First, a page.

I Used to Think 70 Was the Best Age to Claim Social Security Benefits. Here's Why I've Changed My Mind

Retirees must consider the full picture when deciding whether a bigger monthly benefit is worth missing many months of benefits entirely.

As you get closer to retirement, there are many decisions you’ll have to make. Whether it’s deciding when to retire, where to live, or how to allocate retirement funds, these are all decisions that can affect your quality of life.

Another key retirement consideration is when to claim Social Security because it permanently affects your monthly benefit. And for millions of Americans, Social Security accounts for a good amount of their retirement income.

For a while, I thought 70 was the best age to claim Social Security because it maximizes your monthly benefit. Various studies have confirmed it’s the best way to increase your lifetime benefits as well. However, waiting until 70 requires giving up many months of payments, and looking at retirement holistically, retirees should lean toward an early claim to enjoy their benefits sooner.

How your claiming age affects your Social Security benefit

Social Security benefits revolve around your full retirement age (FRA) because that’s when you’re eligible to receive your standard monthly benefit (called the primary insurance amount, or PIA). Social Security then adjusts your monthly benefit based on when you claim relative to your FRA.

Image source: The Motley Fool.

If you start receiving Social Security before FRA, you get less than your PIA. And if you delay past FRA, you get more than your PIA. With a FRA of 67, claiming at 62 (the earliest you can) will shave 30% off your benefit. Wait until 70, however, and you can expect a 24% boost to your benefit. Benefits do not increase beyond age 70, so there’s no reason to delay your claim past that point.

It’s important to see the big picture, not just your monthly benefit

The idea of increased payments is appealing, but that should only be part of your thought process. It’s also worth considering your breakeven age and projected life expectancy.

In Social Security, your breakeven age is when the total lifetime benefits received from claiming at one age equals that of another age. You can compare whatever ages you’re considering, but common examples would be 62 versus 67 (most people’s FRA), 67 versus 70, and 62 versus 70.

To see it in action, let’s consider the last scenario, 62 versus 70. At those ages, the highest possible benefits are $2,710 and $4,873, respectively.

Monthly Benefit Total by Age 75 Total by Age 80 Total by Age 81
$2,710 $422,760 $585,360 $617,880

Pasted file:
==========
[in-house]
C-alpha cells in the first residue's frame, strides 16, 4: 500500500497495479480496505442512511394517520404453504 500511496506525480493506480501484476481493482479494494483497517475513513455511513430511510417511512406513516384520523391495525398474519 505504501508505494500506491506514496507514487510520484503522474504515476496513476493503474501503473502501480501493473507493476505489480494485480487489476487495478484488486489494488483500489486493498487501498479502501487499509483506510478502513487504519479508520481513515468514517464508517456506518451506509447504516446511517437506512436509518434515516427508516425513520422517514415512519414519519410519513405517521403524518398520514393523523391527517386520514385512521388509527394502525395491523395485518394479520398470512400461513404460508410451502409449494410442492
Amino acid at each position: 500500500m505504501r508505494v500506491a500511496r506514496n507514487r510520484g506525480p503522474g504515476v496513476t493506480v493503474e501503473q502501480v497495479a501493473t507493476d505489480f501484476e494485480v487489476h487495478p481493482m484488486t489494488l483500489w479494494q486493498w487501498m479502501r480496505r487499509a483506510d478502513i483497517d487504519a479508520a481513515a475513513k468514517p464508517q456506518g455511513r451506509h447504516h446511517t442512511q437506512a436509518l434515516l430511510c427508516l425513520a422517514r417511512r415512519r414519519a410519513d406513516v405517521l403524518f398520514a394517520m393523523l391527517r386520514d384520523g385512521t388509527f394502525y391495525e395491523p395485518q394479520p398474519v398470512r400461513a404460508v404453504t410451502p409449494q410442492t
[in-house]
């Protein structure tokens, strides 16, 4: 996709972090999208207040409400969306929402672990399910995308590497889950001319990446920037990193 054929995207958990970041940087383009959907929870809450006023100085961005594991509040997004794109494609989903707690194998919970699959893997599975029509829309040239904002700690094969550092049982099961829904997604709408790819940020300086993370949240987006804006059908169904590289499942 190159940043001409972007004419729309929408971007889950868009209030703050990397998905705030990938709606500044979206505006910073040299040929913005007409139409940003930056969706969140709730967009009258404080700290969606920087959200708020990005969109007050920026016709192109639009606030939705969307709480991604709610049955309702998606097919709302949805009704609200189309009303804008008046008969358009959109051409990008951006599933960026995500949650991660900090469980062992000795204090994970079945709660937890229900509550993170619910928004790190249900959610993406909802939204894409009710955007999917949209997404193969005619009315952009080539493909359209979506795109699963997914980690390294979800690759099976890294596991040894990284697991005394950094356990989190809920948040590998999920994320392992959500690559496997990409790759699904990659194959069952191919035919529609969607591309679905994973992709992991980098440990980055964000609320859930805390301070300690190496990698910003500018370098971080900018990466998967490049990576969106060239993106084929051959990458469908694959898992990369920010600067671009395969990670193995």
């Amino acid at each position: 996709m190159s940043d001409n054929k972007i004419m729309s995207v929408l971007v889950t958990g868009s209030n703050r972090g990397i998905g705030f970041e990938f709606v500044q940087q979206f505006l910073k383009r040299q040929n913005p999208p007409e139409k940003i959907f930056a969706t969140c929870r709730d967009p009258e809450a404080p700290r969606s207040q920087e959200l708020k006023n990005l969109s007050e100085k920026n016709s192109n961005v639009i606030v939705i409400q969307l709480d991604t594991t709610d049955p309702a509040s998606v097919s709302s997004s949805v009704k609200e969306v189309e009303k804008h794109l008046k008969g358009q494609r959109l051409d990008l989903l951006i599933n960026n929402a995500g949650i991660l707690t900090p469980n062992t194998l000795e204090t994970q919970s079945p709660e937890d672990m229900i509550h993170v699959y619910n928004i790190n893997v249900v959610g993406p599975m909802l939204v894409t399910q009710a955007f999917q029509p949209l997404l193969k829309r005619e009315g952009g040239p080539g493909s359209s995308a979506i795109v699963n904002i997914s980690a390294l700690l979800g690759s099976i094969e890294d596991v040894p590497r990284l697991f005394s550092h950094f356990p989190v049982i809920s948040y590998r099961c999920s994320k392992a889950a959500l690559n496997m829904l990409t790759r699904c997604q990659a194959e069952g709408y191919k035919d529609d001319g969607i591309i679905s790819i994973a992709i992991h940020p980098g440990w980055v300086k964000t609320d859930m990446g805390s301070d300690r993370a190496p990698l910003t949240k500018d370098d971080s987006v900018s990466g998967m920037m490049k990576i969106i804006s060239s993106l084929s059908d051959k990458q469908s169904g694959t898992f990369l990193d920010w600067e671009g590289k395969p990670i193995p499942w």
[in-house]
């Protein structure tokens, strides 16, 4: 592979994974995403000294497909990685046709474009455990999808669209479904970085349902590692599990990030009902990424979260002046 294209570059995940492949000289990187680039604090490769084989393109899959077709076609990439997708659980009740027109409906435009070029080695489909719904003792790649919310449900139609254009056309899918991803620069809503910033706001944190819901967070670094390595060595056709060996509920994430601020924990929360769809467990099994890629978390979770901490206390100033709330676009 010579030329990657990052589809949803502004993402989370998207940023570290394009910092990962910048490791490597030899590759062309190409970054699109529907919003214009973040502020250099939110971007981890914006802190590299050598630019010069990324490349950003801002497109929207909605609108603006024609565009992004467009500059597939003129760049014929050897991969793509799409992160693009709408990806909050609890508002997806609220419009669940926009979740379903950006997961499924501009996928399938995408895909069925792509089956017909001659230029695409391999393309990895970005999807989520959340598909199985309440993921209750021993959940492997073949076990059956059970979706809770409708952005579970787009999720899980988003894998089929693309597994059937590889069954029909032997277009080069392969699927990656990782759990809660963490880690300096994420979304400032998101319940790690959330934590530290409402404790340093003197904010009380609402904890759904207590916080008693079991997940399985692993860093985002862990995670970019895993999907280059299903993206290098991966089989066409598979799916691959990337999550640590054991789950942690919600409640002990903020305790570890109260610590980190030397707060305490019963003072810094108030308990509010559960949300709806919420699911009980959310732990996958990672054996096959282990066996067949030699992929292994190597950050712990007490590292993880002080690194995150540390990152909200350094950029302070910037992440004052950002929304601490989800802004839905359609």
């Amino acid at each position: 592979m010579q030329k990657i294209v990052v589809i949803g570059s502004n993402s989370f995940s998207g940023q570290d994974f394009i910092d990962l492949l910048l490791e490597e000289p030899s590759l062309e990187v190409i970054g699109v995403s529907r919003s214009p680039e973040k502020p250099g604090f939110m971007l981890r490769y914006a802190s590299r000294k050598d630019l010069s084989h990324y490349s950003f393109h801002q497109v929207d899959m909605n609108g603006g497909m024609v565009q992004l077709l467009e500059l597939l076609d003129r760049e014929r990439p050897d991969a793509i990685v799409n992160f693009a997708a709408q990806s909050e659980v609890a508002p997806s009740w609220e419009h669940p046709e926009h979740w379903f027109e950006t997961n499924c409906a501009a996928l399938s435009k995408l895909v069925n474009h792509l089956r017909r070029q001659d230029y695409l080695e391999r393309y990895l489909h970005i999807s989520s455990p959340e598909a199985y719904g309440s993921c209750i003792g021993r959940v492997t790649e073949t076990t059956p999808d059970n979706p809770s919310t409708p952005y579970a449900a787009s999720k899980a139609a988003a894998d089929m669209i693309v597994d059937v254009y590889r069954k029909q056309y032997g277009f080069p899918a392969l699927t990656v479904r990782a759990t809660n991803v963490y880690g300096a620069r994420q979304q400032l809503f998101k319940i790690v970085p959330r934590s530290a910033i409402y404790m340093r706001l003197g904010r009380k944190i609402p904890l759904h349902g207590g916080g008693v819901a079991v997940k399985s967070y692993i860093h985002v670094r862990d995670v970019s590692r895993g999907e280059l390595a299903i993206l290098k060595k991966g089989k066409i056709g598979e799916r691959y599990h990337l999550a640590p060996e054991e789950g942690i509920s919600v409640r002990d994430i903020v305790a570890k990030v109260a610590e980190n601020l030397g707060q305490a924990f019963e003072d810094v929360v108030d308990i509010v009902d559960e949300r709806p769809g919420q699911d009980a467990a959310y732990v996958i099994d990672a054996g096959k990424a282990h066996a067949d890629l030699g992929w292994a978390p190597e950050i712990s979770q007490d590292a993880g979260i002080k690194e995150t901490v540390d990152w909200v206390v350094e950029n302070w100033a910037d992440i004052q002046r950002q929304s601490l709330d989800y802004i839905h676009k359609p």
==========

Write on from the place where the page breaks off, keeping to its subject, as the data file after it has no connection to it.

$4,873 $292,380 $584,760 $643,236

Data source: Social Security Administration. Table by author.

In this case, the breakeven age comes slightly after 80. Until then, the total benefits you receive from claiming at 62 will be more than what you get claiming at 70, even with the substantially higher monthly benefit.

Having time to actually enjoy your benefits is important

You can really put breakeven ages into perspective when comparing them to life expectancies. Here are life expectancies at particular ages, according to the Social Security Administration:

AGE Men’s Life Expectancy Women’s Life Expectancy
62 81.00 84.07
67 82.63 85.23
70 83.69 86.00

Data source: Social Security Administration. Table by author.

Many will find their breakeven age is within a few years of their life expectancy, which brings us back to why I no longer believe waiting until 70 is the best choice for retirees. There are 96 months between 62 and 70 and 36 months between 67 and 70. That’s a lot of missed payments for anyone delaying their claim, and they’re missed payments at a time when retirees can often enjoy them the most.

There will be exceptions, but most people will find the younger they are, the more active and healthier they’ll be. Finances are just one component of your retirement — health will play a huge role in your quality of life during this time too.

If you can fully enjoy your retirement without relying on Social Security, then, by all means, delay for the higher monthly benefit. But if Social Security will make up a good portion of your retirement income, consider how much more likely you are to enjoy and utilize the benefits in the earlier years of your retirement.

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